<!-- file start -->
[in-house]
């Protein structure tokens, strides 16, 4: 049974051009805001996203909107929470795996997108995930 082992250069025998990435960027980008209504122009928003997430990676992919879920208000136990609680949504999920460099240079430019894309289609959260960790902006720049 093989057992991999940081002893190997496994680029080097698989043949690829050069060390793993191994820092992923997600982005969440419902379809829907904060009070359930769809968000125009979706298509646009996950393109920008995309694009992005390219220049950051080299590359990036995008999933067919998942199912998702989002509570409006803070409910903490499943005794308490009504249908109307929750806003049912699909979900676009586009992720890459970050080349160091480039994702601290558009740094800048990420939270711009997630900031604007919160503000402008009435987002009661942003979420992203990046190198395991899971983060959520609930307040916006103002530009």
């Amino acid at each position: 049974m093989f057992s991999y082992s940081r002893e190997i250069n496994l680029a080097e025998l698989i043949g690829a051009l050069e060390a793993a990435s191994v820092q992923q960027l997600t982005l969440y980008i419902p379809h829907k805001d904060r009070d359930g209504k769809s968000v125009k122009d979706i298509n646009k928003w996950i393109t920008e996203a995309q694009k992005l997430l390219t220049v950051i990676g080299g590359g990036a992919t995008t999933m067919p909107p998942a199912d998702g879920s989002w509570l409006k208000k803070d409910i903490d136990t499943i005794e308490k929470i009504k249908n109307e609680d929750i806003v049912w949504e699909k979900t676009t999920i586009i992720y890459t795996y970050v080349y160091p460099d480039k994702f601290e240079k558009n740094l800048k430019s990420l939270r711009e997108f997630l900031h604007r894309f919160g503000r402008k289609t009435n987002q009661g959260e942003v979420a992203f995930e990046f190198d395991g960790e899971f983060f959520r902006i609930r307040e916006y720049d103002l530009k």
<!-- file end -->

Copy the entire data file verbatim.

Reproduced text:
[in-house]
């Protein structure tokens, strides 16, 4: 049974051009805001996203909107929470795996997108995930 082992250069025998990435960027980008209504122009928003997430990676992919879920208000136990609680949504999920460099240079430019894309289609959260960790902006720049 093989057992991999940081002893190997496994680029080097698989043949690829050069060390793993191994820092992923997600982005969440419902379809829907904060009070359930769809968000125009979706298509646009996950393109920008995309694009992005390219220049950051080299590359990036995008999933067919998942199912998702989002509570409006803070409910903490499943005794308490009504249908109307929750806003049912699909979900676009586009992720890459970050080349160091480039994702601290558009740094800048990420939270711009997630900031604007919160503000402008009435987002009661942003979420992203990046190198395991899971983060959520609930307040916006103002530009």
């Amino acid at each position: 049974m093989f057992s991999y082992s940081r002893e190997i250069n496994l680029a080097e025998l698989i043949g690829a051009l050069e060390a793993a990435s191994v820092q992923q960027l997600t982005l969440y980008i419902p379809h829907k805001d904060r009070d359930g209504k769809s968000v125009k122009d979706i298509n646009k928003w996950i393109t920008e996203a995309q694009k992005l997430l390219t220049v950051i990676g080299g590359g990036a992919t995008t999933m067919p909107p998942a199912d998702g879920s989002w509570l409006k208000k803070d409910i903490d136990t499943i005794e308490k929470i009504k249908n109307e609680d929750i806003v049912w949504e699909k979900t676009t999920i586009i992720y890459t795996y970050v080349y160091p460099d480039k994702f601290e240079k558009n740094l800048k430019s990420l939270r711009e997108f997630l900031h604007r894309f919160g503000r402008k289609t009435n987002q009661g959260e942003v979420a992203f995930e990046f190198d395991g960790e899971f983060f959520r902006i609930r307040e916006y720049d103002l530009k």